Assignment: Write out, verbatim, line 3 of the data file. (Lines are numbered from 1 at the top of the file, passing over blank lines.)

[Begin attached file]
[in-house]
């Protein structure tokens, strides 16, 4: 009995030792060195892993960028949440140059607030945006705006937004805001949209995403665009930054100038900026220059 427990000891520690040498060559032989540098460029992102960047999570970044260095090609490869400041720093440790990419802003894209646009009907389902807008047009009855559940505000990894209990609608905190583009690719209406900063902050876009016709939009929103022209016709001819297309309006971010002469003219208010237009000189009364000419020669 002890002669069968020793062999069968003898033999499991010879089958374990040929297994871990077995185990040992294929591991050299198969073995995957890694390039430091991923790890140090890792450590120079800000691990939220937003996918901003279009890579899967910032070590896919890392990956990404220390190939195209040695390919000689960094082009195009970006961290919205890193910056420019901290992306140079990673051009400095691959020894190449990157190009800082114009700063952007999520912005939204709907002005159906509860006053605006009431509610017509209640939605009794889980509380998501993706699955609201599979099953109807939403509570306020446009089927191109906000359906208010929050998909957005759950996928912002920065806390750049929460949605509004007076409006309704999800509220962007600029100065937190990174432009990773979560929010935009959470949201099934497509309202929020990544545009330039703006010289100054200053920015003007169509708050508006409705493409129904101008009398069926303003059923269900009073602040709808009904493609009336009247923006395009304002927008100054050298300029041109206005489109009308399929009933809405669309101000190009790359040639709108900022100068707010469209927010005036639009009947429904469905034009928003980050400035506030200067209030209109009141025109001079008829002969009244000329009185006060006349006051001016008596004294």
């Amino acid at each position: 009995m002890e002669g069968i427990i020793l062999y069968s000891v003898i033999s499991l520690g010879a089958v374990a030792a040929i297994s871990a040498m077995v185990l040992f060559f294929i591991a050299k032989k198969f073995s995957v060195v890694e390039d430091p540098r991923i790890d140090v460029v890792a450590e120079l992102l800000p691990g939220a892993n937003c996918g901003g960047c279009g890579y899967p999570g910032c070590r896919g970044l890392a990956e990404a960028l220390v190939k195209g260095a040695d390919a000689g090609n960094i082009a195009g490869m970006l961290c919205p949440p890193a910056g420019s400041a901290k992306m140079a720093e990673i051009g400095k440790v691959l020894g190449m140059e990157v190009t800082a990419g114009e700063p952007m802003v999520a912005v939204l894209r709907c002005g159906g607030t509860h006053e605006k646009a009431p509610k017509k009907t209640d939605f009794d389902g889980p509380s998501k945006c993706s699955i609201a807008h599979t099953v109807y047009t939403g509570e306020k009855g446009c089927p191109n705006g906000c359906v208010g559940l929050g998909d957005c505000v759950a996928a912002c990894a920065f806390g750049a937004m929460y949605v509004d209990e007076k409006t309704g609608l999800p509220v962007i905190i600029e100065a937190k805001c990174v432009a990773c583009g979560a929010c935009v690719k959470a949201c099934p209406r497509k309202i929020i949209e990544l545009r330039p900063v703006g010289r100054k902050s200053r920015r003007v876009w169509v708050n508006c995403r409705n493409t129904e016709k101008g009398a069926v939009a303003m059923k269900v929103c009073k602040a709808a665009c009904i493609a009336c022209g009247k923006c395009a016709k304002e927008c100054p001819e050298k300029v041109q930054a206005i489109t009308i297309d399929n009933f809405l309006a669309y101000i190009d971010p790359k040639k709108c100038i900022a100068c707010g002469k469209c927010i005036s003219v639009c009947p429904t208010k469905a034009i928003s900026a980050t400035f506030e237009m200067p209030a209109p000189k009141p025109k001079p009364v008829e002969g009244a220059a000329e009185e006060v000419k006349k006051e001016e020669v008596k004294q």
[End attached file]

């Amino acid at each position: 009995m002890e002669g069968i427990i020793l062999y069968s000891v003898i033999s499991l520690g010879a089958v374990a030792a040929i297994s871990a040498m077995v185990l040992f060559f294929i591991a050299k032989k198969f073995s995957v060195v890694e390039d430091p540098r991923i790890d140090v460029v890792a450590e120079l992102l800000p691990g939220a892993n937003c996918g901003g960047c279009g890579y899967p999570g910032c070590r896919g970044l890392a990956e990404a960028l220390v190939k195209g260095a040695d390919a000689g090609n960094i082009a195009g490869m970006l961290c919205p949440p890193a910056g420019s400041a901290k992306m140079a720093e990673i051009g400095k440790v691959l020894g190449m140059e990157v190009t800082a990419g114009e700063p952007m802003v999520a912005v939204l894209r709907c002005g159906g607030t509860h006053e605006k646009a009431p509610k017509k009907t209640d939605f009794d389902g889980p509380s998501k945006c993706s699955i609201a807008h599979t099953v109807y047009t939403g509570e306020k009855g446009c089927p191109n705006g906000c359906v208010g559940l929050g998909d957005c505000v759950a996928a912002c990894a920065f806390g750049a937004m929460y949605v509004d209990e007076k409006t309704g609608l999800p509220v962007i905190i600029e100065a937190k805001c990174v432009a990773c583009g979560a929010c935009v690719k959470a949201c099934p209406r497509k309202i929020i949209e990544l545009r330039p900063v703006g010289r100054k902050s200053r920015r003007v876009w169509v708050n508006c995403r409705n493409t129904e016709k101008g009398a069926v939009a303003m059923k269900v929103c009073k602040a709808a665009c009904i493609a009336c022209g009247k923006c395009a016709k304002e927008c100054p001819e050298k300029v041109q930054a206005i489109t009308i297309d399929n009933f809405l309006a669309y101000i190009d971010p790359k040639k709108c100038i900022a100068c707010g002469k469209c927010i005036s003219v639009c009947p429904t208010k469905a034009i928003s900026a980050t400035f506030e237009m200067p209030a209109p000189k009141p025109k001079p009364v008829e002969g009244a220059a000329e009185e006060v000419k006349k006051e001016e020669v008596k004294q």